European banks teamed up with information security agencies and governments to run a DDoS cyber-attack preparedness exercise today.
Cyber Europe 2012, a simulated cyber security attack involving 300 cyber security professionals, is being co-ordinated by European Union security agency ENISA. It's the second exercise of its type, following the running of a similar pan-European simulated DDoS attack scenario two years ago. "Compared to the 2010 exercise, Cyber Europe 2012 has grown considerably in scope, scale and complexity," according to a statement by ENISA.
Four countries are observing the exercise and 25 countries are actively participating. Using the lessons learned from Cyber Europe 2010, the private sector (from finance, ISPs and eGovernment) is taking part for the first time. In the exercise, public and private participants across Europe will take action at the national level. At the same time, public participants will cooperate across borders.
The scenario for Cyber Europe 2012 combines several technically realistic threats into one simultaneously escalating Distributed Denial of Service (DDoS) attack on online services in all participating countries. This kind of scenario would disrupt services for millions of citizens across Europe.
The complexity of the scenario allows for the creation of enough cyber incidents to challenge the several hundred public and private sector participants from throughout Europe, while at the same time triggering cooperation. By the end of the exercise, the participants will have had to handle more than 1000 injects (simulated cyber incidents).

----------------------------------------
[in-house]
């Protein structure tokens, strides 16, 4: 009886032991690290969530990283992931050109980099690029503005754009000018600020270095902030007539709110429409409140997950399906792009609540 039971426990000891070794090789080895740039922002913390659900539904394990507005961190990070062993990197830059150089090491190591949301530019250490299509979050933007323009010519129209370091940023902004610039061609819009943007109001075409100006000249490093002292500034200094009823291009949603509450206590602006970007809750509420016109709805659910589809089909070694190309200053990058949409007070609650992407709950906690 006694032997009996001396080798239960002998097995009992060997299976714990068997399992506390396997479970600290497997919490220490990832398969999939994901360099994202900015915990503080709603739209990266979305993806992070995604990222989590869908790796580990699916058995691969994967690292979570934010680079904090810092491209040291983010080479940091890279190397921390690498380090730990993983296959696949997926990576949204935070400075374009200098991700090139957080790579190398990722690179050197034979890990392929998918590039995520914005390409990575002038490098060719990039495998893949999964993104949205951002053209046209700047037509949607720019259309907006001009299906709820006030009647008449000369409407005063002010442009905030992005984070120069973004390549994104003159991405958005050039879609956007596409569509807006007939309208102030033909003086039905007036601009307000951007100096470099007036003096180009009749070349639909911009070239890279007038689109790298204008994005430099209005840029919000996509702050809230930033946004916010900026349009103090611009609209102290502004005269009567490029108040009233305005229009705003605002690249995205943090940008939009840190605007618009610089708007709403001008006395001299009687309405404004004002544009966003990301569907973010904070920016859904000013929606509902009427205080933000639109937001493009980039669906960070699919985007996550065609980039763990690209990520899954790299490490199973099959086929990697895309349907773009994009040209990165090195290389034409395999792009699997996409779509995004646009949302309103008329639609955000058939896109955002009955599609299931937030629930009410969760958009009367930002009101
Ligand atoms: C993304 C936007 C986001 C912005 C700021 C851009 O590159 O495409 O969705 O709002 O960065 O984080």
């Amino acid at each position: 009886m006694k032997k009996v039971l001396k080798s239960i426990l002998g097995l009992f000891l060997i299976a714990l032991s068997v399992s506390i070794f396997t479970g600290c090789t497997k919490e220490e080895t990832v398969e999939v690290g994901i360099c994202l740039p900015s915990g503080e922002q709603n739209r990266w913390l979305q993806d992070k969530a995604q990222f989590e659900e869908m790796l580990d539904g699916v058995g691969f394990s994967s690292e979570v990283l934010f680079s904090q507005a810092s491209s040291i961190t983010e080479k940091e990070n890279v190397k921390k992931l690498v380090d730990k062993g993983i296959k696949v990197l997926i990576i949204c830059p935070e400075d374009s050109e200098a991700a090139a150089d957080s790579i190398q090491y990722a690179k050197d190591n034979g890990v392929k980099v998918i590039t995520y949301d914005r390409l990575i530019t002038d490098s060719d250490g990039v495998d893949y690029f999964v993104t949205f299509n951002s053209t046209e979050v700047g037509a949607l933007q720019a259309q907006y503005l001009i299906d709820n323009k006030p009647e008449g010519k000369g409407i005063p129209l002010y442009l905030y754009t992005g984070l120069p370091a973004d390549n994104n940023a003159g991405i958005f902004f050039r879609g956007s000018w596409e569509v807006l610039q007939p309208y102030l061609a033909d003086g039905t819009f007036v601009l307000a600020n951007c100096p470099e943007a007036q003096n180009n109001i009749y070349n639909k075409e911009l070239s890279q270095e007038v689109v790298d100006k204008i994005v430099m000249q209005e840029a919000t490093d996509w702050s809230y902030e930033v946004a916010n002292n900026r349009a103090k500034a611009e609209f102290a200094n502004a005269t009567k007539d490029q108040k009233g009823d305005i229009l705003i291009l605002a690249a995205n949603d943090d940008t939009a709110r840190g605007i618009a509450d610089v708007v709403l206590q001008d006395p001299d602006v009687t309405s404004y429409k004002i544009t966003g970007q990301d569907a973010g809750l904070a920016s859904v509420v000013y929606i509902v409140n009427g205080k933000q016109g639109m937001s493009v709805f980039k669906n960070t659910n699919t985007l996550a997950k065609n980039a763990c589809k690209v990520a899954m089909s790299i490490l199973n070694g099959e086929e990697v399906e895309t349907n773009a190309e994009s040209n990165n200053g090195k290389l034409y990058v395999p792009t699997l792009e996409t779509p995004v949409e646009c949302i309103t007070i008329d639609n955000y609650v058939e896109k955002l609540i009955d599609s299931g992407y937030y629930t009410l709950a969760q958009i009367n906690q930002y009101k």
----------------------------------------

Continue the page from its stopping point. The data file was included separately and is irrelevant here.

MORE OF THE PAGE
The exercise is designed so that it avoids affect real networks, systems or services.
Paul Lawrence, VP International Operations at Corero Network Security, praised the exercise as a useful step towards enabling government to work together with the private sector in coming up with best practice for repelling cyber-attacks.
"What is interesting about the ENISA’s 2012 attack scenario is that it will combine several technically realistic threats into one simultaneously escalating Distributed Denial of Service (DDoS) attack," Lawrence said. "This goes to show that DDoS attacks have gone from a minor annoyance carried out by bedroom hackers, to a serious security threat that ENISA feels needs to be addressed. The recent attacks on US banks just goes to show the increasing sophistication of hackers, or cyber criminals, and that any site can be brought down - even some of the most well-protected organisations."
DDoS attacks "have become a regular staple in many hackers’ toolkits", Lawrence commented, adding that firewalls alone provide little effective protection.
Other security watchers question how useful and realistic the simulated attacks will be. After all, DDoS attacks are only one of the threats that businesses face. Hacking using malware or other tactics to obtain corporate secrets or financial data is an even more potent threat. All this is outside the scope of the simulated attacks Cyber Europe 2012 will test against.
A six-minute video nicely illustrating the varied techniques a hacking crew might use to break through corporate security before extracting valuable security can be found here. The dramatisation, put together by Rik Ferguson of Trend Micro, is based on a true story of how an (unnamed) global corporation was hacked, costing the victim more than $60m. ®